Another example involves foreign language prior art references. If a foreign language prior art reference was cited and discussed in any prior Office proceeding but the foreign language prior art reference was never completely and accurately translated into English during the original prosecution, Portola Packaging may not prohibit reexamination over a complete and accurate translation of that foreign language prior art reference. Specifically, if a reexamination request were to explain why a more complete and accurate translation of that same foreign language prior art reference actually teaches what is required by the patent claims, it may be appropriate to rely on the foreign language prior art reference to order and/or conduct reexamination.

Another example of an unusual fact pattern involves cumulative references. To the extent that a cumulative reference is repetitive of a prior art reference that was previously applied or discussed, Portola Packaging may prohibit reexamination of the patent claims based only on the repetitive reference. For purposes of reexamination, a cumulative reference that is repetitive is one that substantially reiterates verbatim the teachings of a reference that was either previously relied upon or discussed in a prior Office proceeding even though the title or the citation of the reference may be different. However, it is expected that a repetitive reference which cannot be considered by the Office during reexamination will be a rare occurrence since most references teach additional information or present information in a different way than other references, even though the references might address the same general subject matter.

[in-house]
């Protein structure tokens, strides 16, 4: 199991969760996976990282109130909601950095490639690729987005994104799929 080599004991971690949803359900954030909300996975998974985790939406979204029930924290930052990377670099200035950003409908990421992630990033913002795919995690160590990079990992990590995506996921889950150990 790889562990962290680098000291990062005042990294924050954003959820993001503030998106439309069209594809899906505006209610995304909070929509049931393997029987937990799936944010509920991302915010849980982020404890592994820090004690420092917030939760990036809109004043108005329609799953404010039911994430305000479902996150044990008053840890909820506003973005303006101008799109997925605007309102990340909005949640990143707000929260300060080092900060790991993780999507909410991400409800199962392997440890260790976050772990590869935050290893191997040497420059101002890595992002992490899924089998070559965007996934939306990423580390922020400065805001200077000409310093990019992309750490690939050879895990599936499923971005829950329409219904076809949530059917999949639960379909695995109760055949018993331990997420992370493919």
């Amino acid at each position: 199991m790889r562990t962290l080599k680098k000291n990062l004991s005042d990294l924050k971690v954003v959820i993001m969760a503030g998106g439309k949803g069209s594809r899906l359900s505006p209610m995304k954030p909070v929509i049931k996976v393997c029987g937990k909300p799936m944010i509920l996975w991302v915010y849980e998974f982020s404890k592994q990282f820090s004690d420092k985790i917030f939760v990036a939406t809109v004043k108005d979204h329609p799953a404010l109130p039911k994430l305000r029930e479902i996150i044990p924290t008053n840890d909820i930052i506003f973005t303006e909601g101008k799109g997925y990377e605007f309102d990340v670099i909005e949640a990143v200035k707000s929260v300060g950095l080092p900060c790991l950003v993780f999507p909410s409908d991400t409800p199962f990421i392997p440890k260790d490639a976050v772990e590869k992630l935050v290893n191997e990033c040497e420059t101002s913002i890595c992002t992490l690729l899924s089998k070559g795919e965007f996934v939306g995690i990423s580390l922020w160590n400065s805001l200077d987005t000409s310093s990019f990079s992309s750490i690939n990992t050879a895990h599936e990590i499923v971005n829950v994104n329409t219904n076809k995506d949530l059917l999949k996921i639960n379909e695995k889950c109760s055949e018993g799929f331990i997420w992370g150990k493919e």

• (4) Notices regarding compliance with Portola Packaging.
      • (a) If the prosecution of an ongoing reexamination is terminated under (2)(e) above in order to comply with the Federal Circuit’s decision in Portola Packaging, the Notice of Intent to Issue Ex Parte Reexamination Certificate should state:

        “The prosecution of this reexamination is terminated based on In re Portola Packaging, Inc., 110 F.3d 786, 42 USPQ2d 1295 (Fed. Cir. 1997). No patentability determination has been made in this reexamination proceeding.”

      • (b) If a rejection in the reexamination has previously been issued and that rejection is withdrawn under (2)(d) above in order to comply with the Federal Circuit’s decision in Portola Packaging, the Office action withdrawing such rejection should state:

        “The rejection(s) based upon _______is/are withdrawn in view of In re Portola Packaging, Inc., 110 F.3d 786, 42 USPQ2d 1295 (Fed. Cir. 1997). No patentability determination of the claims of the patent in view of such prior art has been made in this reexamination proceeding.”